You Don’t Become A Writer in Six Months, Twelve Months, or 24 Months

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Photo by noor Younis on Unsplash

Write something long form to take it to the next level

I’ve been writing professionally for thirty years and I didn’t know anything for the first two years. And I had a completed book deal behind me.

I read the stories here of what people have learned in their first few months of freelancing or attempting to earn a living, after writing every day for a few months. I love that people want this so bad but honestly, this is not really how it works.

A few months ago I read the first non-fiction book I was paid to write. I made $10,000 for three months of work in 1992 and it was published nationally by a large publisher. I had been eking out a living as a copywriter and writing magazine articles for business pubs.

The reading was pretty painful. The book was structured well, which is probably why it sold, but the writing is primitive at best. What is different now? Pursuing a creative craft is not a short term process. It’s a cliche, but you really don’t know what you don’t know until you’ve been doing it for a long time. I learned this playing music and being a music producer. It’s an incremental, lifetime learning process.

That being said, here’s my unsolicited advice. Keep writing these light or confessional pieces here. But simultaneously tackle something hard and lengthy, something that is beyond anything you’ve done before. Don’t worry about it being good or publishing it. Don’t worry about making money with it (believe me, this challenge will help you get closer to making money). Don’t try to write something you think will be popular. And don’t publish it. Wait. Then rewrite, like five times. Then give it to someone to read and comment on.

How long? I’d say 7500–10000 words. That is long enough to require a deeper dive. Remember that a typical nonfiction book is going to be around 100,000 words minimum. A novel, likely more than that. It’s a marathon, not a sprint and you train differently for distance. Short, daily Medium pieces are training for speed.

Why do I think this is important? Because it requires an entirely different experience as a writer. You have to learn to structure it so the reader wants to keep going. To make it continuously compelling over a longer term. Pacing is the key. Even in nonfiction, we structure in scenes like film scripts. Each scene builds the action for the next scene. With nonfiction this is easier because you are working from an outline, one sentence for each scene.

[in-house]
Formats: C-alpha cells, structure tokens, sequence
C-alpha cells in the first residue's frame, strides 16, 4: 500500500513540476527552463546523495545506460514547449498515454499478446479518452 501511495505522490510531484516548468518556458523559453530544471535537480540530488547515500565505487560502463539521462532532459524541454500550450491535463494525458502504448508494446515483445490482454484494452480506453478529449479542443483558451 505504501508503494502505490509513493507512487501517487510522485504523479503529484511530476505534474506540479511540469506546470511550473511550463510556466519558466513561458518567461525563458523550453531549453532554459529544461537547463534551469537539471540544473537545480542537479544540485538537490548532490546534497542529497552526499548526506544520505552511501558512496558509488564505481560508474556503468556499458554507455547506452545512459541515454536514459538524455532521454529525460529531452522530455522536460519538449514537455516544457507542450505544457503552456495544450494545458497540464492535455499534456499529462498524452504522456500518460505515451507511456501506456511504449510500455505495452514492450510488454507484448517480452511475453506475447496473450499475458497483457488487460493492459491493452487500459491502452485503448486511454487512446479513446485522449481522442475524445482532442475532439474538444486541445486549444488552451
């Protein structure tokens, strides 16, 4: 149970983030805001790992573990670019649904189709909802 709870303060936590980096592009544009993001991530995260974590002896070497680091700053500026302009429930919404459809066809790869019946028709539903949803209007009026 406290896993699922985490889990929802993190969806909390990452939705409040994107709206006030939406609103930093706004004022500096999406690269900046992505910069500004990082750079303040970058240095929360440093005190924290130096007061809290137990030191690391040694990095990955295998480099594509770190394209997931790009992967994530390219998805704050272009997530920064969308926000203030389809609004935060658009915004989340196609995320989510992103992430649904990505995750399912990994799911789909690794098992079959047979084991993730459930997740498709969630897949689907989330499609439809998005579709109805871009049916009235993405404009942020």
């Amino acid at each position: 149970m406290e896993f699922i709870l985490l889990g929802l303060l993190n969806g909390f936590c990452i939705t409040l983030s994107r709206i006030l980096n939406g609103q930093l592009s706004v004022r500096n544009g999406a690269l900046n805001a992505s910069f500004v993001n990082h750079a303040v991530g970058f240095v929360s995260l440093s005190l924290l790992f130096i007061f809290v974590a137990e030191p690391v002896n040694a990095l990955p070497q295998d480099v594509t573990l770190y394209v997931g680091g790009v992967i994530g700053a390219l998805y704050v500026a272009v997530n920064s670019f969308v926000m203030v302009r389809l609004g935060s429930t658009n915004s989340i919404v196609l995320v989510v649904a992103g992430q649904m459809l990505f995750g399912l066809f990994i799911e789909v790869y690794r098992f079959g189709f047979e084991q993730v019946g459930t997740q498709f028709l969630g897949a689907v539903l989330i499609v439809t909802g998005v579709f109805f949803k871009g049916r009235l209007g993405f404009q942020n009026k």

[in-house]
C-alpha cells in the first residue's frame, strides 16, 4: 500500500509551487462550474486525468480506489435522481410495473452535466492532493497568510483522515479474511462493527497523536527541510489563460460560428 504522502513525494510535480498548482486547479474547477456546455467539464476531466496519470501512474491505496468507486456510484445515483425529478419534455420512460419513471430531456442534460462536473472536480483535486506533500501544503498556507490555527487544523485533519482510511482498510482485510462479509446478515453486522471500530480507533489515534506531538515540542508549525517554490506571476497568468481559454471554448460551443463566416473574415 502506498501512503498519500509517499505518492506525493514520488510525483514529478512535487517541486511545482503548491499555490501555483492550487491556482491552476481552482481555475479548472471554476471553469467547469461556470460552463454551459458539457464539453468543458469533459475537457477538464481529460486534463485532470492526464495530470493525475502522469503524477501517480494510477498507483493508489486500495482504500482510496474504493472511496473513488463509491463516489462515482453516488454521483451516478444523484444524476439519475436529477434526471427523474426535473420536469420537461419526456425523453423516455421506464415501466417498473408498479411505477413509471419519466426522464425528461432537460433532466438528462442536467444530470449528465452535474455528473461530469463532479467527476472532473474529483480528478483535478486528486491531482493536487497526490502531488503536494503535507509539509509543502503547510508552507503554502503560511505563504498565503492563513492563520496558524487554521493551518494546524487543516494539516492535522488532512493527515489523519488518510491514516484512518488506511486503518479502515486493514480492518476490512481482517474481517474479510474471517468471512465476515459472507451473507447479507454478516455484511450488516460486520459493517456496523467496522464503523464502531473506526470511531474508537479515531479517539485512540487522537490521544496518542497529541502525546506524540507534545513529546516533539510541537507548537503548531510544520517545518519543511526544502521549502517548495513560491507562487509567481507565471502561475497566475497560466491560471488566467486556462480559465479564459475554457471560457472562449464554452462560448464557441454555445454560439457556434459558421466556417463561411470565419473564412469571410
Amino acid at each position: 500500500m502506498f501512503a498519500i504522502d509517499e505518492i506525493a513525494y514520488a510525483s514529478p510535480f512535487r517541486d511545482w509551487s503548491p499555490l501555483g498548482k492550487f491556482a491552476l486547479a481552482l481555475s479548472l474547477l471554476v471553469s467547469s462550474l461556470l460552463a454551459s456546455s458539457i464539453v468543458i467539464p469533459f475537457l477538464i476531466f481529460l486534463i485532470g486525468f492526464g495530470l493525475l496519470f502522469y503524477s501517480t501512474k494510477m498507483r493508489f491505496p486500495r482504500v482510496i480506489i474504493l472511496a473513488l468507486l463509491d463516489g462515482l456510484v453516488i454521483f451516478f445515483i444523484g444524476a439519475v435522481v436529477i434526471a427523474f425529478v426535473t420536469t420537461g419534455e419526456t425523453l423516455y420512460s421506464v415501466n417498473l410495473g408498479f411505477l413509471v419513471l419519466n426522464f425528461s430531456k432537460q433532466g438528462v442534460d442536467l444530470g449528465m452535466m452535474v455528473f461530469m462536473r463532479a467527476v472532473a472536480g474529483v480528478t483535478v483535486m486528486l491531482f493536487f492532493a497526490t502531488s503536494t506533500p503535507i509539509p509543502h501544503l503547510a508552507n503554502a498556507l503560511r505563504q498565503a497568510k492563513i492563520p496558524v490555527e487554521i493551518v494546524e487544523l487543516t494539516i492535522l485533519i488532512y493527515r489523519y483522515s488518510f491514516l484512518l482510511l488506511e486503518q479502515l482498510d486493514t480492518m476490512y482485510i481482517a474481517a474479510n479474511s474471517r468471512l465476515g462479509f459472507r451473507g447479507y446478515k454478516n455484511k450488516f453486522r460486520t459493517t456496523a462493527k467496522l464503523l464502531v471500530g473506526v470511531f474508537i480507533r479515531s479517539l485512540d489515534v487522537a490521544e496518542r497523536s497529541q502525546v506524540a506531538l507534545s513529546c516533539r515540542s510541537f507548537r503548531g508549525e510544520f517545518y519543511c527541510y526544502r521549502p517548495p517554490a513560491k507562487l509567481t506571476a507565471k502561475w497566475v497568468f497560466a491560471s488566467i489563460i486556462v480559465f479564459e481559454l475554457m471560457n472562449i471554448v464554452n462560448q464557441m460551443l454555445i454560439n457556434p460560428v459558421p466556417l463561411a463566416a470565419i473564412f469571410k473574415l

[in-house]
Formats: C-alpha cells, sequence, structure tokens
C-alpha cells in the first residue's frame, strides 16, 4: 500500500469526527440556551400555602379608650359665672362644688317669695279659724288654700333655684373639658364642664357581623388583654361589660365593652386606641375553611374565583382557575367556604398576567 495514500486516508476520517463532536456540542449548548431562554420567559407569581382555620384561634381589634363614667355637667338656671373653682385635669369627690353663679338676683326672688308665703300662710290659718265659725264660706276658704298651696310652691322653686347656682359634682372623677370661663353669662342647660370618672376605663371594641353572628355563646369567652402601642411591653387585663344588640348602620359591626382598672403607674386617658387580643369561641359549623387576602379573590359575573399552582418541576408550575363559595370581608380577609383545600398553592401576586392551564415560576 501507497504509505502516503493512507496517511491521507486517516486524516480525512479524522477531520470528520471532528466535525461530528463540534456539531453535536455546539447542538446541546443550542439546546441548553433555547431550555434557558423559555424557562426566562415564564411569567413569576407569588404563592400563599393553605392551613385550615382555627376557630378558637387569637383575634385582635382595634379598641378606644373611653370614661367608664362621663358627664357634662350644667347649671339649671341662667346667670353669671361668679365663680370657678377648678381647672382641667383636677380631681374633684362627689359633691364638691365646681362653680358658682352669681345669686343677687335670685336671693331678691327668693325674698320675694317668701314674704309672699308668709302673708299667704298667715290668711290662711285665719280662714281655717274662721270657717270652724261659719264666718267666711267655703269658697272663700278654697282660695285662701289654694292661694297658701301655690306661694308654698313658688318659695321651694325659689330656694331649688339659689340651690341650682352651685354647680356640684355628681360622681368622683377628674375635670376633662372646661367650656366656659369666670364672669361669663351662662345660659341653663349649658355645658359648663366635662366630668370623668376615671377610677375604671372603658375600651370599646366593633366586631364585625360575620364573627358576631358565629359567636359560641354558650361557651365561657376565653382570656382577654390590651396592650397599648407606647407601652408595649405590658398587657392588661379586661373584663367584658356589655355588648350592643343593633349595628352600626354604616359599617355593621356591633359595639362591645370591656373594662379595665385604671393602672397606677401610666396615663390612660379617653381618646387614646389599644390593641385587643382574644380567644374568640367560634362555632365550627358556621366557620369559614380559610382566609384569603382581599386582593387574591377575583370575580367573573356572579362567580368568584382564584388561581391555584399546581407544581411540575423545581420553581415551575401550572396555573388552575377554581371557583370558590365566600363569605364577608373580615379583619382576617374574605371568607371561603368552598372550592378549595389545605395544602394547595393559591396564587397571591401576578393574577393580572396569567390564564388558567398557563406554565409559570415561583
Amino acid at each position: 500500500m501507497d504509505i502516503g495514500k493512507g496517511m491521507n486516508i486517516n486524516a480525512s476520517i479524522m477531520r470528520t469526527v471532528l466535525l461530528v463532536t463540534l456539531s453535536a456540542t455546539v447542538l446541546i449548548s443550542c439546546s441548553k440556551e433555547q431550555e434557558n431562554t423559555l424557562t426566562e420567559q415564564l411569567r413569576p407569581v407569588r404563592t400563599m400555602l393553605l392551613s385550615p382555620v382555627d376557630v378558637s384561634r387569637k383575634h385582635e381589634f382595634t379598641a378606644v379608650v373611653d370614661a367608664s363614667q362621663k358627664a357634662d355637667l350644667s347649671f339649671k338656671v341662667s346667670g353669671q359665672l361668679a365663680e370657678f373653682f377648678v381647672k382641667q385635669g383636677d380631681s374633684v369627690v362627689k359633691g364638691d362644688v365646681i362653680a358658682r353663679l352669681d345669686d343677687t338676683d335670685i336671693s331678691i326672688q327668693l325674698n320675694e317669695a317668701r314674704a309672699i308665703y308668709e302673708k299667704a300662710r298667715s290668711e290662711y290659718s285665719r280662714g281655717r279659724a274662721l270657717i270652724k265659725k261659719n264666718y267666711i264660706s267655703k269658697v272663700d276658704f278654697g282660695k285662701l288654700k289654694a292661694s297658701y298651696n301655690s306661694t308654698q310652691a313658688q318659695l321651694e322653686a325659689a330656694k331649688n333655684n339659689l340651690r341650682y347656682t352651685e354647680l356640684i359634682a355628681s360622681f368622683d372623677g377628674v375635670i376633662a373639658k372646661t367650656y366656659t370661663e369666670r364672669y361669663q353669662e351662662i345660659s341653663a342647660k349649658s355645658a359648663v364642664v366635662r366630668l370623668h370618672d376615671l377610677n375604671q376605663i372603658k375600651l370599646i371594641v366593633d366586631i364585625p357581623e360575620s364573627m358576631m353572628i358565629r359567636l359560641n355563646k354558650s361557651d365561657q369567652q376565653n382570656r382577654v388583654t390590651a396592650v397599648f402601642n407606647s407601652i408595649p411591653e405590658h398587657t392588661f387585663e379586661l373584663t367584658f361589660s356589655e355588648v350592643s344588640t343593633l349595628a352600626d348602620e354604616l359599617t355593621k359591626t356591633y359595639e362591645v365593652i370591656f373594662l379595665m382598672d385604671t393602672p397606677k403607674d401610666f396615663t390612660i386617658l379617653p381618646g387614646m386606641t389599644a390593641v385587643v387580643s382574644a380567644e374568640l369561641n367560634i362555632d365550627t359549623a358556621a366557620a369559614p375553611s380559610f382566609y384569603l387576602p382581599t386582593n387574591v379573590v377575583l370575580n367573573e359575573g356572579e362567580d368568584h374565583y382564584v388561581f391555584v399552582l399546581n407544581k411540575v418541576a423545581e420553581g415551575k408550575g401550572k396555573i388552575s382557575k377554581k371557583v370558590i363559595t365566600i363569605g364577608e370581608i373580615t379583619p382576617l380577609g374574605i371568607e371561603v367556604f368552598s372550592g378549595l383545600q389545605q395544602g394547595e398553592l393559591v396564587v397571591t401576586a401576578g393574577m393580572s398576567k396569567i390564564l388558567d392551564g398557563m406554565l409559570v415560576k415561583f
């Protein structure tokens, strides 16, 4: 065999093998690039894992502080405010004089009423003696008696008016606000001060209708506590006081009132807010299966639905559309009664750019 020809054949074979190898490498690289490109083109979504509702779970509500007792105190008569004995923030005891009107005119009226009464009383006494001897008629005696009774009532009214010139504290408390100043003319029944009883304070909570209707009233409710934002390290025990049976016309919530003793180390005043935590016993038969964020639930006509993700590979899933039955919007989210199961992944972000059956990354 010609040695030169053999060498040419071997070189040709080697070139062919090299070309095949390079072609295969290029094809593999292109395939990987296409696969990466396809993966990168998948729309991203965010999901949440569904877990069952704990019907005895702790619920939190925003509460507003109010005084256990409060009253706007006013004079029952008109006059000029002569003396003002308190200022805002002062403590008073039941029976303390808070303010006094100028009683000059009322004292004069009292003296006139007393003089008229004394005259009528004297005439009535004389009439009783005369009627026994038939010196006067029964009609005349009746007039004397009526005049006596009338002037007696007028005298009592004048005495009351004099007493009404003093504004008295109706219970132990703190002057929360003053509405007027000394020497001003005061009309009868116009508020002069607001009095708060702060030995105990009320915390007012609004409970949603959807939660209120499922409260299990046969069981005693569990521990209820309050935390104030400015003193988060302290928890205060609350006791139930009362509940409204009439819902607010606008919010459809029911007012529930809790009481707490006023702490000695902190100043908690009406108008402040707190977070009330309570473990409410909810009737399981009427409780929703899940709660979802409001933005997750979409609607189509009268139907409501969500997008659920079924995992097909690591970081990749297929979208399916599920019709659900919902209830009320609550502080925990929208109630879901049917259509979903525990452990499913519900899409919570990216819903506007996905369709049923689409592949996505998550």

The Longreads site is a good place to see how writers manage this length. The New Yorker is another. What will you get out of this as a writer? First, a big perspective shift on what writers do. We plan, we develop voice, we pace. Second, there’s discipline involved. Staying focused, building a story, having the discipline to go back and rework until it sparkles. You’ll know when it does and it won’t be the first or second draft, no matter what you think. When you think you’re close, set it aside for a week. Don’t look at it. Write a few of those sprint pieces. And don’t publish it (and I really hope you do not write in the Medium app itself- it is really not useful for the editing and polishing process).

While you’re doing this, read Stephen King’s On Writing. If you’ve already read it, read it again. He writes fiction, but process is process and you cannot fault his discipline or his work ethic, which he maintained through hellish issues with drugs and alcohol and a terrible car accident. 61 novels, 6 non-fiction books, and over 200 short stories, all best sellers. That’s a track record. If you have excuses for not writing, please read it. Especially the part about having a few trusted (i.e. honest) readers who critique your manuscript.

Do people prefer shorter pieces? The evidence says no. I’ve had my best luck here with articles around 1500–2000 words. But I’m guessing that a piece like I’m describing here, properly edited, will move you to the next echelon as a writer. It’s really the second step from the bottom but that’s a good start. And do me a favor: don’t write about writing unless you have something really meaningful to share. Writers are notorious for writing about writing and having writers as characters (guilty on both counts!).

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